This is a partial transcript from Hannity & Colmes, October 14, 2003, that has been edited for clarity.
ALAN COLMES, CO-HOST: Joining us now, the host of the Sam Donaldson Radio Show on ABC Radio, Sam Donaldson.
How are you doing, Sam?
SAM DONALDSON, RADIO TALK SHOW HOST: Glad to be here.
COLMES: Thanks for being with us. You, for years, you know, covered the president. Do you miss that beat? Do you miss the White House beat?
DONALDSON: No, I don't. I'm going to let other people do it. Once in awhile when I watch the president, if he ducks a question or something I'd like to be there and say, "Well, sir, you didn't answer the question." But I think they do a good job at the White House without me.
COLMES: How does this president do in terms of answering questions?
DONALDSON: Well, he doesn't, really. But then, that's not unusual. Most presidents don't want to ask…answer the question asked. They want to answer the question they wish had been asked. And so they sort of dodge it and duck it.
I say to reporters the best way to ask the president a question is not ask a multiple part question, A, B, C. Answer one or none. One question directly put, respectfully put, but pretty sharp from the standpoint of getting an answer. Then if he doesn't answer, at least people will say, "Well, he didn't answer the question."
COLMES: People thought you went out to get Ronald Reagan (search). But that's not true. You did that to all the presidents didn't you?
DONALDSON: Well, I said facetiously, half-facetiously, say you should be equally vicious to all presidents.
Look, I haven't known a president, beginning with John Kennedy (search), who thought he was getting a fair break from the press. I mean, Bill Clinton (search) really used to rail against the press. I covered him for a while.
Reagan knew what we were doing. He didn't like it a lot of times, but at least he understood why we were there.
And if you go down the presidents, with the possible exception of Gerry Ford (search), every one of them left office thinking they'd been unfairly used by the press.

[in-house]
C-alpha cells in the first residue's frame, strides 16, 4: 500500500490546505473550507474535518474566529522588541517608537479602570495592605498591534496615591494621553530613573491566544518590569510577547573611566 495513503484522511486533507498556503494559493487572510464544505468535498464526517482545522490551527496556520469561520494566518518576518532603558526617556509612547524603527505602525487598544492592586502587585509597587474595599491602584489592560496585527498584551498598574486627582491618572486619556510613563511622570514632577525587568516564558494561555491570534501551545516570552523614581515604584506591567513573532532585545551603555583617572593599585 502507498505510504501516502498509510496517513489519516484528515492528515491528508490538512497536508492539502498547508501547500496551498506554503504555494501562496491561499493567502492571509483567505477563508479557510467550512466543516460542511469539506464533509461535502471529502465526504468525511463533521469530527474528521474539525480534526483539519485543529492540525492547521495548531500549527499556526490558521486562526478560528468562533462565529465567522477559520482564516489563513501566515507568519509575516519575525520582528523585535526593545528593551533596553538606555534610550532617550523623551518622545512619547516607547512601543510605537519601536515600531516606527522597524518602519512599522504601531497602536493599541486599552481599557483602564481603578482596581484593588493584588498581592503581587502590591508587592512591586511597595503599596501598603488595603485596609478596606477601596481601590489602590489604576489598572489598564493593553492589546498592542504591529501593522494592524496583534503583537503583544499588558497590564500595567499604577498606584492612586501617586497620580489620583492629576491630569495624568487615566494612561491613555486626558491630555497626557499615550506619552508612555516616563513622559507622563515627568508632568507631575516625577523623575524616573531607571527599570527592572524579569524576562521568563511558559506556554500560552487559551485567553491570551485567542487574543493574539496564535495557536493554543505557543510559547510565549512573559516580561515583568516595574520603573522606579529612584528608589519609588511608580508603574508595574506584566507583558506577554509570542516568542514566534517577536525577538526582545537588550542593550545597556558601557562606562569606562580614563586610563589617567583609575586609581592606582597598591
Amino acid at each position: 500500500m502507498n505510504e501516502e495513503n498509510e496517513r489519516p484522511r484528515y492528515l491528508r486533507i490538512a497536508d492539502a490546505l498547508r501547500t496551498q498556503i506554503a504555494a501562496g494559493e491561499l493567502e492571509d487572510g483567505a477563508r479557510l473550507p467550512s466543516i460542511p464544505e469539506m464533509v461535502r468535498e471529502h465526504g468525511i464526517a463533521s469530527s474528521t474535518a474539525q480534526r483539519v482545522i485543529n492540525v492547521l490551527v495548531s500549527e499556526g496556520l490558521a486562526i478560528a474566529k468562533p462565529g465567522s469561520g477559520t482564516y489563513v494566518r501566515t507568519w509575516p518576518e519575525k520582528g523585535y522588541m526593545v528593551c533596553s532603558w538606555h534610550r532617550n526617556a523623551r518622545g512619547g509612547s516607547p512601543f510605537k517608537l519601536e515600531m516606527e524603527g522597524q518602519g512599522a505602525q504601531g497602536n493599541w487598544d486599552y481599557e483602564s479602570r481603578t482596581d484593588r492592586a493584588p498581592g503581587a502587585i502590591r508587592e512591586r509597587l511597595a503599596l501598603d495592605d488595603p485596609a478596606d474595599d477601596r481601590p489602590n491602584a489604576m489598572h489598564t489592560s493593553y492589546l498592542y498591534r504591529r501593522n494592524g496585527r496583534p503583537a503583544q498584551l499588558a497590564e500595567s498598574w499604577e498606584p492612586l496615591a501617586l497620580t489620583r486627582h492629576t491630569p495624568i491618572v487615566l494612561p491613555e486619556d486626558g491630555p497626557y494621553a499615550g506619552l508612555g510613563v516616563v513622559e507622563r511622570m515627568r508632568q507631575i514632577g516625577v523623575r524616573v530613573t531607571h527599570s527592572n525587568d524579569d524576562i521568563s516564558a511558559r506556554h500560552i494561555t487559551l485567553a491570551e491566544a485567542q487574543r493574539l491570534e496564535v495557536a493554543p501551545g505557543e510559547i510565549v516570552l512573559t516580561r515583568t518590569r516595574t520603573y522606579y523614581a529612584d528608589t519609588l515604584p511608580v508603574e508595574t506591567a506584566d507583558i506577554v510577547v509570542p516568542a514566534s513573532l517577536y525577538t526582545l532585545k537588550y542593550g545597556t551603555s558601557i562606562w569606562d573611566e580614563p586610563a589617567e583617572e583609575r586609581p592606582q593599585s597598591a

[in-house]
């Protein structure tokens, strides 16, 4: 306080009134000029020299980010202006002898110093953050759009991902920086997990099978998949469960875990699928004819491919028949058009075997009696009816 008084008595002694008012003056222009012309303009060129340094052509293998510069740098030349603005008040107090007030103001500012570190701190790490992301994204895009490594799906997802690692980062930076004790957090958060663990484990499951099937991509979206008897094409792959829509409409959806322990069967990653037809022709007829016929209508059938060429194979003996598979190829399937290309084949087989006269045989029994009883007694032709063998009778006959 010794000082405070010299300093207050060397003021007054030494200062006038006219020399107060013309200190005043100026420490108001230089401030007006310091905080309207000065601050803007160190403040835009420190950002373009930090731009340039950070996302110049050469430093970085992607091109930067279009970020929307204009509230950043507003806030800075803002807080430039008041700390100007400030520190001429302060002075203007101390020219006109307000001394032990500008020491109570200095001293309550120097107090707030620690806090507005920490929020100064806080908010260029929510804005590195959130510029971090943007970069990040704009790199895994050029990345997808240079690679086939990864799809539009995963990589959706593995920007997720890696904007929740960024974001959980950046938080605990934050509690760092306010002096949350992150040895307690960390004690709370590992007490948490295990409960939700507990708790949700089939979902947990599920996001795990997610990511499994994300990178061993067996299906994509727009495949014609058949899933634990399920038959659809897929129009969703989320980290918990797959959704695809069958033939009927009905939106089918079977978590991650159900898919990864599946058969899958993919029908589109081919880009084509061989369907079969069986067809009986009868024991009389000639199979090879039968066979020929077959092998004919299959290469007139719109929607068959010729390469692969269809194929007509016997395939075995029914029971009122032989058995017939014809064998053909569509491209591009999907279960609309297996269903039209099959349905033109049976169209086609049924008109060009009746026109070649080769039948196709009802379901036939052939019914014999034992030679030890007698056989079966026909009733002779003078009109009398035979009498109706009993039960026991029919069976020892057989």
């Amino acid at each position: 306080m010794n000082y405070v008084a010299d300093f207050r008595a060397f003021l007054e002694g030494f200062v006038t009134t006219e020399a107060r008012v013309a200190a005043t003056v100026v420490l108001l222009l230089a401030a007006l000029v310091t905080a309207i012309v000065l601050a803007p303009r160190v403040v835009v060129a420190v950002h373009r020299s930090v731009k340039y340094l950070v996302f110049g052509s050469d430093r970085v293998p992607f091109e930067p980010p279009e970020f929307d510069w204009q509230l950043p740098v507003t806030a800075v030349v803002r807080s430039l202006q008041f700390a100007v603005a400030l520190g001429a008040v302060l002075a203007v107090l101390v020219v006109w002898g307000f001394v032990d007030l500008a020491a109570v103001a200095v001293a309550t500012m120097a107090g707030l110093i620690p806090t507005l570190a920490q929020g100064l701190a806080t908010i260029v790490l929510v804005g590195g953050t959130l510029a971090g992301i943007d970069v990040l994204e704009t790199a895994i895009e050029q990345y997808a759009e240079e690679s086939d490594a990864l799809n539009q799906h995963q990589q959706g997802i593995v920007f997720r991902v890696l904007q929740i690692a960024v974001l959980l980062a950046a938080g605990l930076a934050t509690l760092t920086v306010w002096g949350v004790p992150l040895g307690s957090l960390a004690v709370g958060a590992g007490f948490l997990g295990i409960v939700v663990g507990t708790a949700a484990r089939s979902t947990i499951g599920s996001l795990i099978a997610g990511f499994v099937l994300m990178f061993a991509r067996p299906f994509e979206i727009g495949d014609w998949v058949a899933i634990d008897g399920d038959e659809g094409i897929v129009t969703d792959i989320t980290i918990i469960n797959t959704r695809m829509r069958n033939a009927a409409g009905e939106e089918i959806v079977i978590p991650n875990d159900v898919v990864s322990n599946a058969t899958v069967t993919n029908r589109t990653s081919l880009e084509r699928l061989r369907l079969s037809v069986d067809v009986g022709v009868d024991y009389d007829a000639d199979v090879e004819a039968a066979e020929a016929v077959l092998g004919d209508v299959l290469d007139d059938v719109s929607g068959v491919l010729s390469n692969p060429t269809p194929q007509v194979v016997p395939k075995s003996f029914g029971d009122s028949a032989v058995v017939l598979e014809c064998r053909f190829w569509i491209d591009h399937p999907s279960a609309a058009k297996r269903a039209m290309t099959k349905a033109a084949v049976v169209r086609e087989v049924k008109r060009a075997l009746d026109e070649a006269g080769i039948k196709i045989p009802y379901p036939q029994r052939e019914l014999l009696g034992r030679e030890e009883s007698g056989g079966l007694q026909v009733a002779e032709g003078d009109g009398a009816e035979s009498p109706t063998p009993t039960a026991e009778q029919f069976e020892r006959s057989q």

COLMES: But Gerald Ford was one of the more accepting of the press, of the presidents?
DONALDSON: Yes. You know, I think he toward the end felt he wasn't getting a fair shake. But we've known him a long time. When I say we, I don't mean just me. The people that covered him in the House of Representatives. He understood Washington, and he understood what the press does in Washington.
COLMES: Do you think this president, George W. Bush is being fairly or unfairly treated by the media right now?
DONALDSON: I think he's being fairly treated. I mean, he's called on some things that he wishes he didn't have to be called on. But I think he's gotten a lot of praise in the press since 9/11.
Right now it's quite contentious. He said the other day, you know, that American public was not getting the truth about Iraq. Because his critics are saying and it's reflected in the press that maybe the policy isn't working.
And I thought to myself, well, what's the truth? At the end of the day we'll know. Either it will have worked, in which case he's right, his policy is the right one. Or it will not have worked, in which case, as Abraham Lincoln (search) said, 10,000 angels swearing I was right will not help me.
COLMES: Yes, we often hear and the debate goes on forever, the liberal media versus the non-liberal media. Do you subscribe to that theory that the media leans left and that the president on the left, someone who is more liberal a politician, will get a better treatment than a more conservative politician?
DONALDSON: Well, I don't. I've just said that Bill Clinton…ask Clinton. Ask any of the people around him. He thought the press was vicious. Night after night being called a liar, not just by people in the Independent Counsel's office but by people on television and in the newspapers. He didn't think he was getting special treatment from the so- called liberal press.
And I can cite many other examples.
I think the press generally, and you ask me an exception here and there, generally calls it as we think we see it. And sometimes that says the president did a terrific job.
COLMES: Why do you think there's a perception...
DONALDSON: Sometimes it says he missed.
COLMES: Why do you think the perception is the media is liberal? A survey just came out. Overwhelmingly, people said the media is either neutral or leans to the left. Why do you think the perception is that?
DONALDSON: Well, I can't tell you, because people have got a right to make up their own minds. I can't tell you what you or any of our viewers think. I mean, that's up to them.
I can only say that I think reporters in general try to find out what's really going on.
Now if you like the guy in the White House, and something that's really going on says, well, his policy may not be working, you're going to say, "Well, maybe my hero's policy isn't working"? No, you're going to say, "The vicious press is out to get him."